The Met Office has announced that summer 2022 was, with 2018, the joint hottest in England on record.
All this is slightly odd, because the Central England Temperature series shows 1976 to have been the hottest summer, followed by 1826, although recent summers such as 2018 and 2022 have also been notably hot.
The most recent 5 year period, 2018-2022, averaged the hottest summers of any such period since 1659, and the same is true of the most recent 11 year (2012-22) and 21 year (2002-2022) periods. That’s global warming for you.
But summer 2022 wasn’t freakish, that is, exceptional compared to summers of the time.
The lower graph (green) in Fig 3 shows that the mean temperature in summer 1976 was 2.35C higher than the mean temperature for summers 1966-1986, whereas the mean summer temperature in 2022 was only 1.18C hotter than the mean for summers 2002-2022, the latest available, so assuming (conservatively) that the future summers (2023-2032) are only as hot as the mean for 2002-2022.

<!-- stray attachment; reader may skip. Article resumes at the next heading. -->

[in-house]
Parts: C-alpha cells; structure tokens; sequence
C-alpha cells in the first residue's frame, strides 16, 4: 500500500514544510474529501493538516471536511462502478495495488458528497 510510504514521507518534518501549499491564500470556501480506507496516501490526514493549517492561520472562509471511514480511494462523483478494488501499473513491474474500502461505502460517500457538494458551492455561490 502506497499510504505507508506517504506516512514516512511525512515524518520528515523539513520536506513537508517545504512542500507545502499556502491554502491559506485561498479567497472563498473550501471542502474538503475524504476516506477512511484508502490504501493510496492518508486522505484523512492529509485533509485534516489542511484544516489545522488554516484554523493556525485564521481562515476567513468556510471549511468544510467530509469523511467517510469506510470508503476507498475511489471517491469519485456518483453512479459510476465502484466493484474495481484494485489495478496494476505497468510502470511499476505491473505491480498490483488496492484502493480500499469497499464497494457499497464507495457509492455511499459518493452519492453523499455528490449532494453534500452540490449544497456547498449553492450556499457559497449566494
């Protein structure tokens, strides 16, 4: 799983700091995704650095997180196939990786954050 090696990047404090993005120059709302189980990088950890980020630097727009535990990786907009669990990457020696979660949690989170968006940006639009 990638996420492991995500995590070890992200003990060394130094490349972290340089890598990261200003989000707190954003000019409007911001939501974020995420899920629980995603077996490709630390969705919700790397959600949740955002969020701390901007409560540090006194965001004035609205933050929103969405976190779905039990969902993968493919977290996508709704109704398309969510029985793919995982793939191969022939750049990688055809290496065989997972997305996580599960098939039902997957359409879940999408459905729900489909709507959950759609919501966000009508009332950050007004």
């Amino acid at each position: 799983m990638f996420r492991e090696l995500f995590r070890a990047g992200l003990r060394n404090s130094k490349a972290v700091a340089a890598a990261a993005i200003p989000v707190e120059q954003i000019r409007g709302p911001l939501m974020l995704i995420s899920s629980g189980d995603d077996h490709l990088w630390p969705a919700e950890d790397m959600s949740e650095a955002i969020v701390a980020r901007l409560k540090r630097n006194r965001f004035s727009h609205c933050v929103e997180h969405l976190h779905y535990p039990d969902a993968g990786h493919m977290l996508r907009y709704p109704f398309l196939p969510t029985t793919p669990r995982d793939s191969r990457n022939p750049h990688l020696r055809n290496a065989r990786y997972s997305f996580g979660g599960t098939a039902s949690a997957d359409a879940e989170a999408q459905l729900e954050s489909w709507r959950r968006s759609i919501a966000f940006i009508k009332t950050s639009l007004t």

Assuming summer mean temperatures are still as variable as they have been for the last few centuries, there is clearly potential in our warmer world for a UK summer with a mean temperature over 1C warmer than in 2022!